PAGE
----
After forty-six films, you would think, with a director and writer as aged as most of our grandparents, the dialogue and writer of such an iconic filmmaker would lose his touch, but Allen proves his newest feature is as fresh, fun and fantastic as could be. Self-aware and self-absorbed as ever, the auteur extraordinaire showcases some of his most subtle and subdued screenplay to date, focusing mostly on performance from his very young cast and indulging in the beauty of a lively era within the very social elite of Hollywood and New York City.
Like any good Allen film, the story follows a very unsure and adventurous young man by the name of Bobby Dorfman, played perfectly by the nerdy and always lovable Jesse Eisenberg. Bobby, who has chosen for a change of scenery from his native New York City life, decides to chance life on a whim, and join his highly successful and famed uncle Phil Stern (Steve Carell), a Hollywood agent and grande opportunist for a lavish life in Hollywood. Reluctant to really give his nephew a chance, Uncle Phil caves and leaves Bobby in the hands of his angelic and innocently beautiful secretary and assistant Vonnie, played elegantly by Kristen Stewart. Taken by her beauty at first site, Bobby and Vonnie begin experiencing the city of angels through the eyes of glamour and glitz, essentially discrediting the city and its inhabitants as a whole, and wishing for a life that is half Hollywood, and half urban paradise.
As the relationship between Vonnie and Bobby intensifies, despite Vonnie having a secretive relationship with another married man, the two share some of the most memorable meet-cute dates seen this year on screen.
The heart of Café Society relies heavily on the relationship and chemistry between Eisenberg and Stewart, who, luckily for audiences, have played love interests twice before in Adventureland and American Ultra. By now, while watching Café Society, one of the most frustrating elements of the film is why the two stars haven't began dating outside of the narrative of the films they star in. Eisenberg's quirk matched with the mysteriousness and nonchalant attitude of Stewart, make the two and quintessential non-Hollywood/Hollywood couple.
As life complicates itself, as all matters of the heart do, Bobby soon finds himself back in the big Apple, eventually succumbing to his big brother Ben (Corey Stoll) and managing a somewhat legitimate business in Le Tropical, a nightclub owned by Ben, among other very illegal and gangster business endeavours. Stoll, who dons a full head of hair as the fiery and ruthless gangster brother to Bobby, brings forth the charm and wit he did as Ernest Hemingway in Allen Midnight In Paris. An Allen alum, Stoll provides the film with some of its most expected comedy, yet is pitch-perfect as the tough guy older brother who knows no life other than the life of the streets.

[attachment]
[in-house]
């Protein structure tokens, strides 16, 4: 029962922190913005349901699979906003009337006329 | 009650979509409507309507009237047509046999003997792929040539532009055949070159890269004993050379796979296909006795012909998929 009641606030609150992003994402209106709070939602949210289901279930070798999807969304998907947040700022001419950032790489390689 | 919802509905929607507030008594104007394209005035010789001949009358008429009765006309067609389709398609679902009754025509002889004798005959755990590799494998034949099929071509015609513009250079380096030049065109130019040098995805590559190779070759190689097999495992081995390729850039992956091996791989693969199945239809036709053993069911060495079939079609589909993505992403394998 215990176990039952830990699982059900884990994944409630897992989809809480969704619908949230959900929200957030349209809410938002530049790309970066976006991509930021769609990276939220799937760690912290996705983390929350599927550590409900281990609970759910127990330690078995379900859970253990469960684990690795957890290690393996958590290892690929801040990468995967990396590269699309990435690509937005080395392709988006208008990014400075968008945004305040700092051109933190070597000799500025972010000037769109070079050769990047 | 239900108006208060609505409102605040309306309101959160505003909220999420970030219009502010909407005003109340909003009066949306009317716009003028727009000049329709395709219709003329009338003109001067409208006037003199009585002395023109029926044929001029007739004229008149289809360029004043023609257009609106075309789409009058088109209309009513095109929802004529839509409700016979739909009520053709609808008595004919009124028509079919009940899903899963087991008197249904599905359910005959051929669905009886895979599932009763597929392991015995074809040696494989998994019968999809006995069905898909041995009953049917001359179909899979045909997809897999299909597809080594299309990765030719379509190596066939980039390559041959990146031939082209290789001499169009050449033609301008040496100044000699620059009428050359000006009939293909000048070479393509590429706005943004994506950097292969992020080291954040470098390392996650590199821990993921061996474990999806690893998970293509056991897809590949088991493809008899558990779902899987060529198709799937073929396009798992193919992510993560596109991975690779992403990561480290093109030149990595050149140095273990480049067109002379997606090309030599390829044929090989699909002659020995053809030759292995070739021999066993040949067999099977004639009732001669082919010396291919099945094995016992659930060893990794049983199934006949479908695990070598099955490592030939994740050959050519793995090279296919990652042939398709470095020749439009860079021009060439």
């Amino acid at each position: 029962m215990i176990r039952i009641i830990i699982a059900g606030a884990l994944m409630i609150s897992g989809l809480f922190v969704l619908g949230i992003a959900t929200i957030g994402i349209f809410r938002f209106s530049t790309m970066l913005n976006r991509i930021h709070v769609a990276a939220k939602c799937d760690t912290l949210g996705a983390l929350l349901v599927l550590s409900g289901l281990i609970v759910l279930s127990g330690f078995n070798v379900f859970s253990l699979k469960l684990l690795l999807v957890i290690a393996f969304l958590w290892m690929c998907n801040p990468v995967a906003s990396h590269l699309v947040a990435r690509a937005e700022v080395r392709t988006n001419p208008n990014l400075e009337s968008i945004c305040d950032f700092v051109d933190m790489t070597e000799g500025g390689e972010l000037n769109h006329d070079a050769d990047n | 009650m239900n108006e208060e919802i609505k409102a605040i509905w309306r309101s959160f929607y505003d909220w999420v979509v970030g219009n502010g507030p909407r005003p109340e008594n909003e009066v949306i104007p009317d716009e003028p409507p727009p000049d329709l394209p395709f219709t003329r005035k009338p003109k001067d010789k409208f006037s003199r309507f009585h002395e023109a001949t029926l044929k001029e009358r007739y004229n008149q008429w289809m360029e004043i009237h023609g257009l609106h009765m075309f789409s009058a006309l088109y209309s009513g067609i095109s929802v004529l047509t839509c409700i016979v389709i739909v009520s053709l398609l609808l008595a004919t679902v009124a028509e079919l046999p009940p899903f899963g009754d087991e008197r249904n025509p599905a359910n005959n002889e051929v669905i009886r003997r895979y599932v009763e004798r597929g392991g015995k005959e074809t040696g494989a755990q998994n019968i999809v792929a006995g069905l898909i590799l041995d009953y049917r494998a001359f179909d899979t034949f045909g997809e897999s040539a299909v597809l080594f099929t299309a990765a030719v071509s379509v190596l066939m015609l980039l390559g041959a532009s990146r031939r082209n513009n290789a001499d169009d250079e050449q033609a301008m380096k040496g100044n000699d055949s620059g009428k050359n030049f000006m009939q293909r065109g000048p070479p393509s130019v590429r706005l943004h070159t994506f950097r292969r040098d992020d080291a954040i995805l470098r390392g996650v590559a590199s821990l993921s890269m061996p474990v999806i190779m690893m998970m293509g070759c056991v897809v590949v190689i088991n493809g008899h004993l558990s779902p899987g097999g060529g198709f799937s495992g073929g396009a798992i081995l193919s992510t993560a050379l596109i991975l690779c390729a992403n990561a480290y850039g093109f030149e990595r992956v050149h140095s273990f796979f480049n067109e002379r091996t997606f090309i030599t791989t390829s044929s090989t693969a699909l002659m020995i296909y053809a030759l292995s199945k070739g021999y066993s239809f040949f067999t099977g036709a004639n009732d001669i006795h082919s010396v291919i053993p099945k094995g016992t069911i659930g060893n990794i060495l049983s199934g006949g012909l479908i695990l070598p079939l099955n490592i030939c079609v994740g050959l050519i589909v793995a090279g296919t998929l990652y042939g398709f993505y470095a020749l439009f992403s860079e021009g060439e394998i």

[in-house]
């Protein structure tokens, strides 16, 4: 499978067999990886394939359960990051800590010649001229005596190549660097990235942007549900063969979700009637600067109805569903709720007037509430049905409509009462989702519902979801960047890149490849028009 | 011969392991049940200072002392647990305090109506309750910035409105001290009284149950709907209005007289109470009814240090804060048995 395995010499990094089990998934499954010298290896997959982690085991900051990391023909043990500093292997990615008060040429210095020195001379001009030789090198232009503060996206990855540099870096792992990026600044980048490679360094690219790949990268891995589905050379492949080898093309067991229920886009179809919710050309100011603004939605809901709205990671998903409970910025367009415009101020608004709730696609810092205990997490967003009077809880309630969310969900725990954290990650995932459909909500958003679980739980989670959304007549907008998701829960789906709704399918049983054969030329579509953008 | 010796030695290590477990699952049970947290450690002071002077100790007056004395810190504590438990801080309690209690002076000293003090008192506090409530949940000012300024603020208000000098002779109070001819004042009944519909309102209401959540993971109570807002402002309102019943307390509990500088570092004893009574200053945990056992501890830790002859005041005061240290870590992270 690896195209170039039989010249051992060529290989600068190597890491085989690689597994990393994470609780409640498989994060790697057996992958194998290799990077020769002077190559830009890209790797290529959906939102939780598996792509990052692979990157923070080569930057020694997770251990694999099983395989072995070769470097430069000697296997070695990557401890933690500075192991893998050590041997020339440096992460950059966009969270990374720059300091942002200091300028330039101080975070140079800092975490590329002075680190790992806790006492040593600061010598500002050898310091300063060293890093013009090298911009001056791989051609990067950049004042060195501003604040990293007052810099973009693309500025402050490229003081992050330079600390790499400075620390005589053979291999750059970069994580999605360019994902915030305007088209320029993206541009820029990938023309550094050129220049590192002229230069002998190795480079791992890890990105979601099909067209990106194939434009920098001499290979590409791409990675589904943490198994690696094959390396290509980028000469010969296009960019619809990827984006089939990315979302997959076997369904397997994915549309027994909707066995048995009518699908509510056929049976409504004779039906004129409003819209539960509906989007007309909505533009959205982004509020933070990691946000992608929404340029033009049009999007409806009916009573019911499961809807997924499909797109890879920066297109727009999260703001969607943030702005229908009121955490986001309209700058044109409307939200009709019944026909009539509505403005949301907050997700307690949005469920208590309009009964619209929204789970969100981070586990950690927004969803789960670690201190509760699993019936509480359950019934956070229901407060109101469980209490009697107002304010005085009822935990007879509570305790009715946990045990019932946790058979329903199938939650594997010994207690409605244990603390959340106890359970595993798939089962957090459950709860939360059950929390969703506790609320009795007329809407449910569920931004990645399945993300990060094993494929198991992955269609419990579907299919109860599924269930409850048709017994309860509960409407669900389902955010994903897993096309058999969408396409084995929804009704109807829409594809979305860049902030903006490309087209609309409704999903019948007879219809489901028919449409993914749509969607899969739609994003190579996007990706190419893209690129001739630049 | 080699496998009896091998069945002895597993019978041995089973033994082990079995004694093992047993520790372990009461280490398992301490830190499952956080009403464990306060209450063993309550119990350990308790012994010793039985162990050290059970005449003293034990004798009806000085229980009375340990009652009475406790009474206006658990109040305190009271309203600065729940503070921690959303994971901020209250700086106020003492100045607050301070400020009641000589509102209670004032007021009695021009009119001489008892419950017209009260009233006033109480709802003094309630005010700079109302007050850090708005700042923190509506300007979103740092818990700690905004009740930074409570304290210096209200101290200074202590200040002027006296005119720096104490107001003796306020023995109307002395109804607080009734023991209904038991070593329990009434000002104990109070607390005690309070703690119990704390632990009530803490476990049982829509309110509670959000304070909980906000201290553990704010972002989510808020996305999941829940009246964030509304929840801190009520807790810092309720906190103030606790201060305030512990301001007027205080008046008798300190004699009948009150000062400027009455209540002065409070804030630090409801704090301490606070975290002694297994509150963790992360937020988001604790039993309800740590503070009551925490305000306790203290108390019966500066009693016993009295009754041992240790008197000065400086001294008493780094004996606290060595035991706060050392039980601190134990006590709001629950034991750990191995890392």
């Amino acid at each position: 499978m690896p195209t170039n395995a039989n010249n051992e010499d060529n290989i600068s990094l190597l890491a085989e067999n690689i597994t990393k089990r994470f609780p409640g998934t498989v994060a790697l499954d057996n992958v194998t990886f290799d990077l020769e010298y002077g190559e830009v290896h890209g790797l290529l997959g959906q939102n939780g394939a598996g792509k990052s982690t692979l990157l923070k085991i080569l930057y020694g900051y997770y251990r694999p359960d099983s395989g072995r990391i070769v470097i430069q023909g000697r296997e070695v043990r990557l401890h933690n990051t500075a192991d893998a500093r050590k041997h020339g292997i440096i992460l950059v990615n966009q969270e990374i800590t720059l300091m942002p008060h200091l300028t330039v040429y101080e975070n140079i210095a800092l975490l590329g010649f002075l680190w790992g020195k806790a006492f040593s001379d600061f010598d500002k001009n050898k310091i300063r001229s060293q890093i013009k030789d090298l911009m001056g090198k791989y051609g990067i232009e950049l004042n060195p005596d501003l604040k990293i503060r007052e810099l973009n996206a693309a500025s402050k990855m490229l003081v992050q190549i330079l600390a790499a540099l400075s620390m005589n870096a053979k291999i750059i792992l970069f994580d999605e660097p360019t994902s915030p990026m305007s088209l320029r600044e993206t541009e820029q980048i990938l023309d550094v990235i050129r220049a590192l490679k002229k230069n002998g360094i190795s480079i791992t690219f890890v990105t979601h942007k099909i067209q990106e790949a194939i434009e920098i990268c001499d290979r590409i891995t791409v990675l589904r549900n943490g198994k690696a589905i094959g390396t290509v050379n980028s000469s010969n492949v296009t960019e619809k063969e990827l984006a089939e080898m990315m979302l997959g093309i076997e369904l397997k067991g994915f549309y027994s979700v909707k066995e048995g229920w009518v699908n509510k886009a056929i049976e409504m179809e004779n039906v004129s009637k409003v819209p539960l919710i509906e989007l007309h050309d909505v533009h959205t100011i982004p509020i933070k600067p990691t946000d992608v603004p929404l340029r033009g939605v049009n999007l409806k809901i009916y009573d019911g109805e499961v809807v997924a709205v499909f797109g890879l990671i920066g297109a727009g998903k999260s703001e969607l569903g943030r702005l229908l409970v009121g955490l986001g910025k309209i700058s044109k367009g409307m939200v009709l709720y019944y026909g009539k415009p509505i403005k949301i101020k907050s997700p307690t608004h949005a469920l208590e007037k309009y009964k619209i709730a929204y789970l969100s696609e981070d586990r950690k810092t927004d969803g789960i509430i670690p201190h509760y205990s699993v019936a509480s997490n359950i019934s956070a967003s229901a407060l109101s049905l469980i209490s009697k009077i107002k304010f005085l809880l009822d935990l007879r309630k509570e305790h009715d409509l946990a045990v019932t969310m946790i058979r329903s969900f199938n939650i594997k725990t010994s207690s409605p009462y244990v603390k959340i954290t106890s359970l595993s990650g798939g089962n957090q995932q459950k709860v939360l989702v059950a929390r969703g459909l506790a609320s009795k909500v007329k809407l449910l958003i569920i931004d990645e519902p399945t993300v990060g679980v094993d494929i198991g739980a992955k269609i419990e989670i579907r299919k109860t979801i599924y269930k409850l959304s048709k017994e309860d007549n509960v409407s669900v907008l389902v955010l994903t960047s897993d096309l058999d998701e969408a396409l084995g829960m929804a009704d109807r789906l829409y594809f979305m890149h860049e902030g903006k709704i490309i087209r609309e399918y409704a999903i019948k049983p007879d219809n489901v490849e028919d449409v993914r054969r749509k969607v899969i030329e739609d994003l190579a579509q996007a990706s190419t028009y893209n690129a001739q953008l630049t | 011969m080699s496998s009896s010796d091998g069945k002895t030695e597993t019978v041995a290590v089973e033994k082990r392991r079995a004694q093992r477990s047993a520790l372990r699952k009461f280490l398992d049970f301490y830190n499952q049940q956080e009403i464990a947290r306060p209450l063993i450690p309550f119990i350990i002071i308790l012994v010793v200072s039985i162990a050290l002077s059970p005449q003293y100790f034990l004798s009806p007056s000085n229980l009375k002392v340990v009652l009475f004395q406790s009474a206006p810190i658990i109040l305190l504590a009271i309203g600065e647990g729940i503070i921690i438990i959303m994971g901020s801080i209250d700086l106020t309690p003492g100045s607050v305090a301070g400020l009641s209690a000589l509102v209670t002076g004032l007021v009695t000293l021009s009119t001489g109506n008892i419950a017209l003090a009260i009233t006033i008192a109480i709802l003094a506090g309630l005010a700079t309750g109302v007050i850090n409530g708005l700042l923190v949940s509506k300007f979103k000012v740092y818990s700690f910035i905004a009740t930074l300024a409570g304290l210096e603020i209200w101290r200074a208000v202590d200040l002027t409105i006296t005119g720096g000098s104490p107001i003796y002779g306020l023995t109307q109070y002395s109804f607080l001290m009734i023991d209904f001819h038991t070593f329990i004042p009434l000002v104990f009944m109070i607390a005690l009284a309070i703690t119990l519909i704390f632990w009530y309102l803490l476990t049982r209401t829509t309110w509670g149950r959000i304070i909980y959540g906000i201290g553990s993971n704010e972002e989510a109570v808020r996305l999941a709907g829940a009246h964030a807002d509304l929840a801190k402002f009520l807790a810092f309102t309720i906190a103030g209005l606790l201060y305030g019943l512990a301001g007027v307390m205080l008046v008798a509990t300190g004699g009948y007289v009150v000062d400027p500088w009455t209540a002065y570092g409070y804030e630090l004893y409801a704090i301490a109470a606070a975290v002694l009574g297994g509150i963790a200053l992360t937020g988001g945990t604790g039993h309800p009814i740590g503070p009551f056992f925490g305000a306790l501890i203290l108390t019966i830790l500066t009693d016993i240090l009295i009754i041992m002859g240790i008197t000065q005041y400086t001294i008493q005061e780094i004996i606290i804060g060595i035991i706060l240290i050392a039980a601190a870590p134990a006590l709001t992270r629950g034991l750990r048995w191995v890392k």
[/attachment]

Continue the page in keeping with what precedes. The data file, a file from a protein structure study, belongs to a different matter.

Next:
Allen, who uses many of the same actors over in his films, Stoll twice, Eisenberg twice, Posey, Sirico and company, relies on his actors to deliver some of his most entertaining, fun and light-hearted material to date. Café Society is a fun, summerlicious filled romantic comedy with perfect instances of quirky dialogue and narrative that uses the beautiful jazz music as a mosaic of forbidden love and second chances.
While Café Society may not be the huge commercial success of other summer blockbuster films, the film is easily one of my favourite films of the year, delivering a true cinematically entrancing experience, much like Allen's Midnight In Paris.
If there is one thing I would recommend this summer season, its to make sure to watch this film by any means necessary. Café Society proves again that, like many good comedies, most are written by sadistic comedy writers, and while Allen's newest is far from sadistic, the film is an examined portrayal of an era of the golden days of cinema that brings back the golden, and leaves the rust behind. Sure, Allen can be completely self-absorbed with his films, making sure his unique cinematic voice is heard and quirkiness felt wholeheartedly, but, regardless of all that, I absolutely fell in love with this film. And while love is not rational, you fall, and lose control, which is the exact same feeling I had when leaving the cinema for this film.
An upbeat young man falls in love with a girl in 1930s Hollywood. 'Cafe society' triumphantly showcases Woody Allen once again at his utter best as he turns the prior statement into a complex study of human emotion filled to the brim with the same depressing realism in conjunction with the light hearted humour that Allen is renowned for. The film combines a perfect balance between cinematography and tone, and the acting brings to life the superb emotive dialogue that is the driving force for the narrative. The 1930s world built by Allen is fantastic as is the chemistry between the two leads Eisenberg and Stewart. Supporting characters are effectively used to develop the story as they contend with real world issues and the existential questions that keep us awake at night. Round of applause once again for Woody Allen who shows once more that he is truly one of the greats of cinema. Bravo.